WHAT ARE CRYPTOCURRENCIES?
Over the last couple of years, cryptocurrencies (or, more accurately, crypto assets) have taken centre stage for many hopeful investors. However, uncertainty remains about what exactly crypto assets are and how investors should be taxed.
For the purposes of understanding crypto asset taxation, it is appropriate to turn to the local revenue authority for a clear definition of cryptocurrencies. On their website, the South African Revenue Service (“SARS”) describes it in the following way:
“A crypto asset is a digital representation of value that is not issued by a central bank, but is traded, transferred and stored electronically by natural and legal persons for the purpose of payment, investment and other forms of utility, and applies cryptography techniques in the underlying technology.”
Based on the above description, crypto is a digital value system stored as a collection of binary data, which can be used as a medium of exchange. Ownership of these digital values (coin ownership) are kept in a virtual distributed digital ledger, often in the form of blockchain technology.
Think of a blockchain as a large digital database containing a timestamped list of recorded transactions, such as the transfer of coin ownership. Whenever a transaction is completed, new data is entered into the database. This is recorded in a new block, then attached to older blocks of data, which forms a ‘chain of blocks’ filled with transaction data. These transactions are kept secure through cryptographic systems that use encryption to authenticate and protect each transaction.
Why are cryptocurrencies called crypto assets?
Within the regulatory framework of South African taxation, it was decided that the word should be changed from cryptocurrency to crypto assets. This enabled SARS, all relevant stakeholders, as well as those operating in the finance industry, to use a uniform description when referencing crypto-based investments.
The cons of crypto:
There are many pros to investing in cryptocurrencies. For one, the freedom to have a means of transacting in multiple jurisdictions at any given moment is a major benefit for expatriates or remote workers who love to travel. Being wholly digital in essence and not minted by a central banking system, also makes it one of the fastest modes of payment available.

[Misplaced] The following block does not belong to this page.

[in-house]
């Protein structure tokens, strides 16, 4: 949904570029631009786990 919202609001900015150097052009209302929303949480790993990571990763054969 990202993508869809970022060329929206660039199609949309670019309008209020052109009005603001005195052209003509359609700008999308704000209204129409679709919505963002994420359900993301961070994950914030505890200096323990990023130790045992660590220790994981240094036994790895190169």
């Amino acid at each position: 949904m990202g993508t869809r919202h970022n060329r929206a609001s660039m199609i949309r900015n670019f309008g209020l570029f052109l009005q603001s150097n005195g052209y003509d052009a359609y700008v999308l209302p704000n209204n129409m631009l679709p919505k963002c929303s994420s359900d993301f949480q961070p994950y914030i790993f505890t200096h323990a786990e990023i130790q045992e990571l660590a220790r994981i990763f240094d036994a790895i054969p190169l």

However, pros aside, there are a couple of important points to be mindful of if you are looking at entering the crypto maze.
Unregulated – Crypto assets are relatively new and is therefore not properly regulated yet. Governments the world over are still trying to come to terms with the introduction of a decentralised currency, let alone finding ways to properly regulate and tax it, or to protect crypto investors from cyber criminals.
Uninformed – The biggest drawback of crypto is that investors are often uninformed about how it works or how to protect themselves from the risks or the dangers of investing in crypto. The lack of regulation mentioned above, means that investors are obligated to do their own research before investing in a particular crypto asset. Digital criminals can prey on uninformed investors.
Irreversible – Once a transaction has been concluded and filed into the digital ledger, it is practically impossible to reverse. For novice traders in the crypto space who do not have an appetite for risk, this can be a determining factor to whether they should dabble with crypto.
Do I pay tax on crypto?
It is a common misconception that crypto assets are not subject to taxation. This is obviously incorrect. Crypto is subject to the normal income tax rules, which means that taxpayers are required by law to declare assets’ gains and losses for each income tax year. SARS is within their rights to request a financial audit, should they suspect a taxpayer of not declaring their crypto assets-related income. The onus ultimately rests on the individual to prove that they have remained compliant with SARS’ guidelines pertaining to crypto taxation.
The problem to note here, is that SARS has no statute of limitations. Once they sniff irregular activity in a taxpayer’s finances, they can start working their way back and call up backdated taxes that are due to them. These outstanding debts will then be subject to interest and penalties.
Getting your crypto tax affairs in order can quickly become an expensive exercise. For this reason, it is advisable to work with a crypto asset tax specialist who stays abreast of legislative changes.